Pet Medication 101: Benazepril

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Pet Medication 101: Benazepril

It’s important to understand a medication’s uses and side effects before giving it to your pet. This medication info sheet is meant to give you a good understanding of what benazepril is used for, how it works, and potential side effects in cats and dogs. Always consult a veterinarian before giving your pet any medication.

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1. Drug Name:

benazepril hydrochloride

2. Brand Names:

Fortekor, Lotensin

3. How Dispensed:

Prescription only

4. Forms:

2.5 mg, 5 mg, 10 mg, 20 mg, 40 mg benazepril hydrochloride tablets

Oral dose combination products containing amlodipine or hydrochlorothiazide

5. Drug Type/Class:

Angiotensin-converting enzyme (ACE) inhibitor

6. Uses in Dogs and Cats:

Used in dogs to open blood vessels (vasodilator) in the treatment of heart failure and to help decrease high blood pressure (antihypertensive). Also used in dogs with chronic kidney disease or kidney disease that causes protein loss through the urine. Used in cats for treating hypertension, hypertrophic cardiomyopathy in which the heart muscle becomes thickened, and to reduce protein loss associated with chronic kidney failure.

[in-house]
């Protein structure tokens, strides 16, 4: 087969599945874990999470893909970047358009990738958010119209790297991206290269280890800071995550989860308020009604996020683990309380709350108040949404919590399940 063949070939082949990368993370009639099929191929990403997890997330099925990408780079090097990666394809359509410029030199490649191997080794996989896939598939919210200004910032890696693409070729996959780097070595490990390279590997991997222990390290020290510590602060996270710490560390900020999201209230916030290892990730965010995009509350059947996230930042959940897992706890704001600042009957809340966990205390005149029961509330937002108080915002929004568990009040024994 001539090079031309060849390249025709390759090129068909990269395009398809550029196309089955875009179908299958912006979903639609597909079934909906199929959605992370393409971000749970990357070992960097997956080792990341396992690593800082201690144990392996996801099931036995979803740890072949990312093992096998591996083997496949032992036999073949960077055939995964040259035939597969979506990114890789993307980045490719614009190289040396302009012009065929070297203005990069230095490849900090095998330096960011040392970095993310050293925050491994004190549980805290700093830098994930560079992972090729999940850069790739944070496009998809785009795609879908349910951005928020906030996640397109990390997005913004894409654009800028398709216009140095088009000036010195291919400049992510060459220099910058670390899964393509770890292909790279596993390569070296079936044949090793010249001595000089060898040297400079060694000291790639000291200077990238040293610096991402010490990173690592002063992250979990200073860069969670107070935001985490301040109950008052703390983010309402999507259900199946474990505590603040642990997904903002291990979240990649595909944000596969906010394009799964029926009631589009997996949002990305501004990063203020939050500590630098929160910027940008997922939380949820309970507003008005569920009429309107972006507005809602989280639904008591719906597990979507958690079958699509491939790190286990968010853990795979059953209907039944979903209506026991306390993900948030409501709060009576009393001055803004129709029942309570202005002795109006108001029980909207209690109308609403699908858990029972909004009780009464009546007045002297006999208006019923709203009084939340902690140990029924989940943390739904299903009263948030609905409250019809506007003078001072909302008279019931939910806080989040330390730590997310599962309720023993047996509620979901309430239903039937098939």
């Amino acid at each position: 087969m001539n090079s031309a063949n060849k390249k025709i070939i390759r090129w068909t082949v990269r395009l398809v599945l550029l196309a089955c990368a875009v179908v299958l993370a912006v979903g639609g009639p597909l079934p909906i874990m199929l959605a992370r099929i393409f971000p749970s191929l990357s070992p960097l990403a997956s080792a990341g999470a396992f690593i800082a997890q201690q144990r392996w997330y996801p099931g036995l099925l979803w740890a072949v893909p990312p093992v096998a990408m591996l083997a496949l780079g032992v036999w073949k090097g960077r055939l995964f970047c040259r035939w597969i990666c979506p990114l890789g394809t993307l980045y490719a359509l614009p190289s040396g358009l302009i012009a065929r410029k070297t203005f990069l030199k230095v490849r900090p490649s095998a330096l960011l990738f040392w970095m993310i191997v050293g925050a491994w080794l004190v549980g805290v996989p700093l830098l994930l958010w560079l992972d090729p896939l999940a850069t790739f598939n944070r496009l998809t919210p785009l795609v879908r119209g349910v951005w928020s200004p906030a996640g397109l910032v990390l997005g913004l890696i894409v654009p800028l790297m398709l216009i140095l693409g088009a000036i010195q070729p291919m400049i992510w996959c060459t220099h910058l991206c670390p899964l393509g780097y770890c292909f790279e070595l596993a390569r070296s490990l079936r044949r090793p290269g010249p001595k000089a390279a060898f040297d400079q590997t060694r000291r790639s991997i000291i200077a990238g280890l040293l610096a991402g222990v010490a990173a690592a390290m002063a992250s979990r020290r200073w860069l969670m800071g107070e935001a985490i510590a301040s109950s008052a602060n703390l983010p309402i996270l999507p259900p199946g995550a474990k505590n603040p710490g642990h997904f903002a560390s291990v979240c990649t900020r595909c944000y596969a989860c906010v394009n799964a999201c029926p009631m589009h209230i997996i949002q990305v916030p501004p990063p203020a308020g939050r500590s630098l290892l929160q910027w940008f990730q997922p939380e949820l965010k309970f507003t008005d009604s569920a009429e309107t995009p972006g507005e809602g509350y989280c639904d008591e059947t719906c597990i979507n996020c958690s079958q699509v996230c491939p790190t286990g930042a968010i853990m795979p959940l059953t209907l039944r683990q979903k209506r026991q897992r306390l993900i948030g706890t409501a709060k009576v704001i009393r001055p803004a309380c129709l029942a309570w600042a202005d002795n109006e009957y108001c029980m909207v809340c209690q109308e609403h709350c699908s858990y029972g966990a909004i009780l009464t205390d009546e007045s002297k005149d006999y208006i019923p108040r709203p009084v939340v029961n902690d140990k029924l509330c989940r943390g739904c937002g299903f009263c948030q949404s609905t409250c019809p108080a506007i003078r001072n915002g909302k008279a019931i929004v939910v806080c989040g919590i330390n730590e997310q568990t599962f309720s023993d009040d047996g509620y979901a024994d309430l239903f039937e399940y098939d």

7. How it Works:

Benazepril reduces circulating angiotensin II (vasoconstrictor) and aldosterone (sodium retention) concentrations.

8. Side Effects and/or Signs of Overdose:

Side effects include gastrointestinal upset (decreased appetite, vomiting, diarrhea). In rare cases, it can cause low blood pressure, kidney dysfunction, and high blood levels of potassium.

Overdosage of benazepril would most commonly cause hypotension (low blood pressure), which can lead to marked lethargy and collapse.

9. Drug Interactions:

  • Aspirin
  • Insulin
  • Potassium supplements
  • Diuretics (furosemide, hydrochlorothiazide): used commonly together but may increase risk of hypotension
  • Potassium-sparing diuretics (spironolactone): used commonly together but may increase the chance of high potassium levels
  • Lithium
  • Non-steroidal anti-inflammatory drugs

10. Cautionary Statements:

  • Benazepril should not be administered to pets with any of the following conditions:
    • Known hypersensitivity to ACE inhibitors
    • Low levels of sodium in the blood
  • The patient’s kidney values and electrolytes should be monitored closely while patients are taking benazepril.
  • In some cases, benazepril can worsen pre-existing kidney disease.
  • Benazepril crosses the placenta and animal studies have shown an adverse effect on the fetus.

Read more:

Can cats develop heart disease?

Your Pet’s Heart: A Guide to Understanding Heart Health in Dogs and Cats

Is diet important for my dog’s heart health?

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